Tuesday, June 20, 2017

"Nazi" and "Nacho" are distant cognates

A few days ago Warren Tusk told me that the words "Nazi" and "Nacho" are very distant cognates. They come from German and Spanish contractions of the Latin name "Ignatius".

"Nazi" is primarily a contraction of Nationalsozialismus, or "National Socialism". Back in the 1920s it was also a derogatory nickname for peasants in Bavaria. "Ignatius" was a common name there, which was sometimes contracted to "Ignaz" and then to "Nazi". (This is similar to how "Paddy" has been a stereotypical nickname for Irishman and a contraction of "Patrick".) Since the Nazi party originally had its strongest base of support in Bavaria, its opponents liked the nickname as a way to tie the party to backwards Bavarian peasants.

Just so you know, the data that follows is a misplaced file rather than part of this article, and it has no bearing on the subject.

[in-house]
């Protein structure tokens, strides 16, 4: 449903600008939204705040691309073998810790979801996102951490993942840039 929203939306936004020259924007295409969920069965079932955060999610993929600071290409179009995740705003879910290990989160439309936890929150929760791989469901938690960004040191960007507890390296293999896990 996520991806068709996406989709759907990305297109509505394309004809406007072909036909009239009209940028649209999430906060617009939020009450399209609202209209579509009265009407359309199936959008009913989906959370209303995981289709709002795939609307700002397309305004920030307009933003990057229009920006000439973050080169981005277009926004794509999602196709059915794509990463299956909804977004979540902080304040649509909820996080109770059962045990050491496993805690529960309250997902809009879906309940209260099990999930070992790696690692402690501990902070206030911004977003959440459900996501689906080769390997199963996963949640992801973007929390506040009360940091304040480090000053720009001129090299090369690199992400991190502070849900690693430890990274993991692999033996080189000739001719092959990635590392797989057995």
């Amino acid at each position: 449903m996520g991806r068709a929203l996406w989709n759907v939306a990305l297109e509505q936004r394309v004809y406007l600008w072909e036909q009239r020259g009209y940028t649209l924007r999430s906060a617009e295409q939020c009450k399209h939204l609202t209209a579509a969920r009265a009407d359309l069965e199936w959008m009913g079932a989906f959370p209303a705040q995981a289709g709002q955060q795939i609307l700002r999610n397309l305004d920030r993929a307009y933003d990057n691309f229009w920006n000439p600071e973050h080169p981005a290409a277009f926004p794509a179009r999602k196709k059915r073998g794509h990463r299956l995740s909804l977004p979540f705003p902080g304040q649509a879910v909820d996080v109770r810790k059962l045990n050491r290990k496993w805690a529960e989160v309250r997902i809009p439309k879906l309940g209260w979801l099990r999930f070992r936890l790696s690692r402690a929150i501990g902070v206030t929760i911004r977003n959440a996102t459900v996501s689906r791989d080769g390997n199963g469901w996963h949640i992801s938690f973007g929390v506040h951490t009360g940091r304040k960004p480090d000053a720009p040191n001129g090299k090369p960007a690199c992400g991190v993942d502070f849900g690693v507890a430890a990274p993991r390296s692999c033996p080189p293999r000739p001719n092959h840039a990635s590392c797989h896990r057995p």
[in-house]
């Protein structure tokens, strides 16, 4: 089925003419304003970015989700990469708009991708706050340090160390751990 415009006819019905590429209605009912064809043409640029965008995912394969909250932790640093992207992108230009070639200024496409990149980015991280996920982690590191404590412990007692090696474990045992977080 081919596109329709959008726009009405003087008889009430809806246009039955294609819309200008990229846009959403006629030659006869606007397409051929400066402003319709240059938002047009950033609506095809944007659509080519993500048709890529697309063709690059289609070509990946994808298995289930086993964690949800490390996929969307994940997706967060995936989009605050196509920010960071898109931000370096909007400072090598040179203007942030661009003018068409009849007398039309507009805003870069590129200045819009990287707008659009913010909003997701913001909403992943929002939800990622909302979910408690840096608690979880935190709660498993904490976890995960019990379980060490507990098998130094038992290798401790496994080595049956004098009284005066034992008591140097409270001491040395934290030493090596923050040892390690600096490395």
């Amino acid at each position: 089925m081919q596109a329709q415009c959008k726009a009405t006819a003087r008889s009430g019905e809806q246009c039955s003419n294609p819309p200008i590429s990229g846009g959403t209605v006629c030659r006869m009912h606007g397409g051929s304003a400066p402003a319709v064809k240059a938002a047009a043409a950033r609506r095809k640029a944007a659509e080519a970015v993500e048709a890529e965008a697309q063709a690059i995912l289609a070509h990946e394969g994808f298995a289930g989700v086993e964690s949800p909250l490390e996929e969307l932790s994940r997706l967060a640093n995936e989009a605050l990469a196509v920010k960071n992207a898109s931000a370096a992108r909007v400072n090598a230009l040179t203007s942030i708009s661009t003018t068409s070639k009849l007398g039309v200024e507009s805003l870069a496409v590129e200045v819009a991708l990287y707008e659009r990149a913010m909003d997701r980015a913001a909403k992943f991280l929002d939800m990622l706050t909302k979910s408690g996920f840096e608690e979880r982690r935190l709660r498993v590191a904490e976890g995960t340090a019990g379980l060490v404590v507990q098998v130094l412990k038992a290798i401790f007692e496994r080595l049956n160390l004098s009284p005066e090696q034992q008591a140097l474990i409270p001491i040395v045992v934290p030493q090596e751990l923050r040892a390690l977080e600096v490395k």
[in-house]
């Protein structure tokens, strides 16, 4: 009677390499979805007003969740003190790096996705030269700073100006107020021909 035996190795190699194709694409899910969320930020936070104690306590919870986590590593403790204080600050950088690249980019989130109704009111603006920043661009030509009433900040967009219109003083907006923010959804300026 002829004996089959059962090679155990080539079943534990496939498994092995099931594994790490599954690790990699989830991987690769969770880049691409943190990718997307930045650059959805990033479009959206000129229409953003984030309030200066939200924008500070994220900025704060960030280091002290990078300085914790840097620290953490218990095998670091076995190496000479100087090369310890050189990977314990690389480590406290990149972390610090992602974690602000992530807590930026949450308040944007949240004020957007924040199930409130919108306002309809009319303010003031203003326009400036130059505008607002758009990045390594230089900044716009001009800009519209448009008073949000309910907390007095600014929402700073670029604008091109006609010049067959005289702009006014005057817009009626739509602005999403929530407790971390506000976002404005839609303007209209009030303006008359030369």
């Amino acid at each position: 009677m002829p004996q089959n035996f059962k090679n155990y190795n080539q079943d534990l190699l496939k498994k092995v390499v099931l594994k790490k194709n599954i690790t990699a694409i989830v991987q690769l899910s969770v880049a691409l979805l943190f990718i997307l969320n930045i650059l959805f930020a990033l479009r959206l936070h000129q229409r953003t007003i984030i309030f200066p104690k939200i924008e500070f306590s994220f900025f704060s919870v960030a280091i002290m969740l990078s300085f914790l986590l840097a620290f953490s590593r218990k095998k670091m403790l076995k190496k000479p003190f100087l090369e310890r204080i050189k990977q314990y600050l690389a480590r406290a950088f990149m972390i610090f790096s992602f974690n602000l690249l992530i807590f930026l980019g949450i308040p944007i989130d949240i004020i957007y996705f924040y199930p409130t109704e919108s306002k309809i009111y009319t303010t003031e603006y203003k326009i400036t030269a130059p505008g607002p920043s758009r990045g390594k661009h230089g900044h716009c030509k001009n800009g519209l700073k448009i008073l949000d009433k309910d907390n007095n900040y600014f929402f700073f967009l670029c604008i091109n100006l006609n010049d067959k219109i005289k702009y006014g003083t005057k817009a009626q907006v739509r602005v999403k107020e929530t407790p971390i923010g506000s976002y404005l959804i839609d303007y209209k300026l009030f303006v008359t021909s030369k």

Nachos were invented by Ignacio Anaya, a Piedras Negras restaurant maitre'd. He wanted to feed some wives of American military officers who were visiting Mexico during World War II, but the chef had left and he had to figure out how to make something they'd like. He threw together some canapes from tortilla chips, cheese, and jalapenos. Ignacio's nickname, "Nacho", soon was applied to his creation.